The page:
Reactive arthritis (formerly known as Reiter syndrome) is a postinfectious arthritis that occurs in both men and women. Infections may include urethritis or diarrhea, although patients may be asymptomatic. Arthritis, usually oligoarticular, develops several days to weeks after the infection. The HLA-B27 antigen may be positive in these patients. Reactive arthritis is also less likely as this patient has no history of a gastrointestinal or genitourinary infection preceding the onset of arthritis.

Bibliography
Rudwaleit M, van der Heijde D, Landewé R, et al. The Assessment of SpondyloArthritis International Society classification criteria for peripheral spondyloarthritis and for spondyloarthritis in general. Ann Rheum Dis. 2011 Jan;70(1):25-31. PMID: 21109520

This question was derived from MKSAP® 17, the latest edition of the Medical Knowledge Self-Assessment Program.



Question 2

A 55-year-old man with a 6-month history of heart failure is evaluated during a follow-up appointment. At diagnosis, his left ventricular ejection fraction was 15%, and he had moderate mitral and tricuspid regurgitation. Cardiac catheterization at that time revealed normal coronary arteries. He was started on the appropriate medications and is now back to working at a desk job. He has dyspnea walking up a flight of stairs. Medical history is also significant for hypertension. Medications are enalapril, carvedilol (25 mg twice daily), furosemide, and spironolactone.

On physical examination, blood pressure is 100/65 mm Hg, and pulse rate is 56/min. Weight is 72 kg (159 lb). On cardiovascular examination, there is a grade 3/6 holosystolic murmur at the apex radiating to axilla and no S3 gallop. The remainder of the examination is normal.

Serum electrolyte levels and kidney function tests are normal. Recent echocardiogram shows a left ventricular ejection fraction of 20% and moderate mitral regurgitation. Electrocardiogram demonstrates normal sinus rhythm with a QRS width of 100 ms.

Which of the following is the most appropriate management?

A. Add an angiotensin receptor blocker
B. Implantable cardioverter-defibrillator placement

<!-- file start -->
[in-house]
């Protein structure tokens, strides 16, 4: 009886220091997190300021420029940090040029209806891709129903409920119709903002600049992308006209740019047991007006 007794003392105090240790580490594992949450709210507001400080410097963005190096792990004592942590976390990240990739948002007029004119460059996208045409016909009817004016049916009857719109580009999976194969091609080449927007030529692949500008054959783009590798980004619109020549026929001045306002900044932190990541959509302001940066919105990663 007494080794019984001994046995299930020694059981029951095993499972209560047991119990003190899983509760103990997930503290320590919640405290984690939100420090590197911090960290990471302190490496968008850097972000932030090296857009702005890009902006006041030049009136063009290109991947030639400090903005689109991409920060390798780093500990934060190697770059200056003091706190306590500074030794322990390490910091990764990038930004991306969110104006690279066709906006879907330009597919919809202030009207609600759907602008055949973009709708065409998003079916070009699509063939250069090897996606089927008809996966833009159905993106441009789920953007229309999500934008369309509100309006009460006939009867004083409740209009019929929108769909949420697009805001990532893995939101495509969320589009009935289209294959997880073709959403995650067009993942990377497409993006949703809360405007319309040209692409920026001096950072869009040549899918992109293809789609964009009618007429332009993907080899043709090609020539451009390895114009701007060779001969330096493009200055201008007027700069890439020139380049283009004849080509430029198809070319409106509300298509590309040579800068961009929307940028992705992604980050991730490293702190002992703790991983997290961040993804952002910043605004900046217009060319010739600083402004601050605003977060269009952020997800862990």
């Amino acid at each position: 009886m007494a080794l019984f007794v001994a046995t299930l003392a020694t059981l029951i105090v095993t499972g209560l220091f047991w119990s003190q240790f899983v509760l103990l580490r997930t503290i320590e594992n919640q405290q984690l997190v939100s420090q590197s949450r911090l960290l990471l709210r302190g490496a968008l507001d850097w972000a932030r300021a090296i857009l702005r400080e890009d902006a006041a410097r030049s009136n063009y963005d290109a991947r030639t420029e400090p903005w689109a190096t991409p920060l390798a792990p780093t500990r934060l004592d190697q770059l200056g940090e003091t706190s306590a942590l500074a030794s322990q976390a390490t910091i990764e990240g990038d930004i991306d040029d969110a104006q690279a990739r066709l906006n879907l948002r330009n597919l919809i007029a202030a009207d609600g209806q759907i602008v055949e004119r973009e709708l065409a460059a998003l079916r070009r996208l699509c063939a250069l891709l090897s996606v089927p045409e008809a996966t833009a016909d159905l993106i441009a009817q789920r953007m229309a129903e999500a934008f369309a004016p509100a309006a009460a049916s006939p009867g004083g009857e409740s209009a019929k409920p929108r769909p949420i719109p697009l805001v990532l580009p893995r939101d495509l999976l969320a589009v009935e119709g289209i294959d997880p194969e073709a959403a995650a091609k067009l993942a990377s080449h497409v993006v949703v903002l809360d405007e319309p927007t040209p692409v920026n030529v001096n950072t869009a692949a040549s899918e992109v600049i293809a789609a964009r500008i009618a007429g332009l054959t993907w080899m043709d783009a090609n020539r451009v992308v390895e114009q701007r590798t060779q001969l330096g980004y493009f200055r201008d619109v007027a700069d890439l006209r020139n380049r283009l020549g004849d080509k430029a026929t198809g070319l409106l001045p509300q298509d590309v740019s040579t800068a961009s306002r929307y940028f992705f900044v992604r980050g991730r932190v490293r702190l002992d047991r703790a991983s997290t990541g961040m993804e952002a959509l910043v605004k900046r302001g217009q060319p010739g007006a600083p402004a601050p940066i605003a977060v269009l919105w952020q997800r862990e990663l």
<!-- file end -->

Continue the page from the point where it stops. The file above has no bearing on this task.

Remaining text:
C. Increase carvedilol to 37.5 mg twice daily
D. Mitral valve replacement

Correct Answer
B. Implantable cardioverter-defibrillator placement

Key Point
Implantable cardioverter-defibrillator placement is indicated for patients with heart failure and a left ventricular ejection fraction less than or equal to 35% and New York Heart Association functional class II or III heart failure while on optimal medical therapy.

Educational Objective
Educational Objective: Manage risk of sudden cardiac death in a patient with heart failure with placement of an implantable cardioverter-defibrillator.

This patient with heart failure and a low left ventricular ejection fraction should be referred for placement of an implantable cardioverter-defibrillator (ICD). For patients with an ejection fraction less than or equal to 35% and New York Heart Association (NYHA) functional class II or III heart failure on optimal medical therapy, placement of an ICD is a class I indication. Patients with new-onset heart failure should not undergo placement of an ICD because ventricular function often recovers to above 35%. This patient, however, is on appropriate medical therapy, has had heart failure for at least 6 months, and is still symptomatic. For patients with NYHA functional class IV heart failure symptoms, an ICD is not warranted unless the patient is a cardiac transplant candidate.

Cardiac resynchronization therapy (CRT) with a biventricular pacemaker to improve hemodynamic function of the heart may also be considered in patients with persistent heart failure but is reserved for patients with evidence of conduction system disease. The 2013 American College of Cardiology Foundation/American Heart Association/Heart Rhythm Society (ACCF/AHA/HRS) guideline recommends CRT in patients with an ejection fraction of 35% or below, NYHA functional class III to IV symptoms on guideline-directed medical therapy, and left bundle branch block with QRS duration greater than or equal to 150 ms. With a QRS width of 100 ms, this patient is not a candidate for a biventricular pacemaker in addition to an ICD.

Adding an angiotensin receptor blocker to a heart failure regimen that already includes an ACE inhibitor would not be indicated in this patient as it would not provide additional benefit, and this medication combination has been shown to increase risk of hyperkalemia and kidney injury.

Because this patient's heart rate is 56/min, indicating adequate β-blockade, and his blood pressure is at a desired level, no benefit would be expected by increasing his dose of carvedilol.

Indications for mitral valve replacement, an invasive procedure that carries risks, include the presence of severe mitral regurgitation and NYHA class III or IV symptoms attributed to the valve disease. None of these are present in this patient. This patient's mitral regurgitation is “functional,” meaning it is more likely to be a result of his dilated cardiomyopathy and not the underlying cause.

Bibliography
Bardy GH, Lee KL, Mark DB, et al; Sudden Cardiac Death in Heart Failure Trial (SCD-HeFT) Investigators. Amiodarone or an implantable cardioverter-defibrillator for congestive heart failure. N Engl J Med. 2005 Jan 20;352(3):225-37. Erratum in: N Engl J Med. 2005 May 19;352(20):2146. PMID: 15659722

This question was derived from MKSAP® 17, the latest edition of the Medical Knowledge Self-Assessment Program.



From the Editors of Annals of Internal Medicine and Education Guest Editor, Gretchen Diemer, MD, FACP, Associate Dean of Graduate Medical Education and Affiliations, Thomas Jefferson University.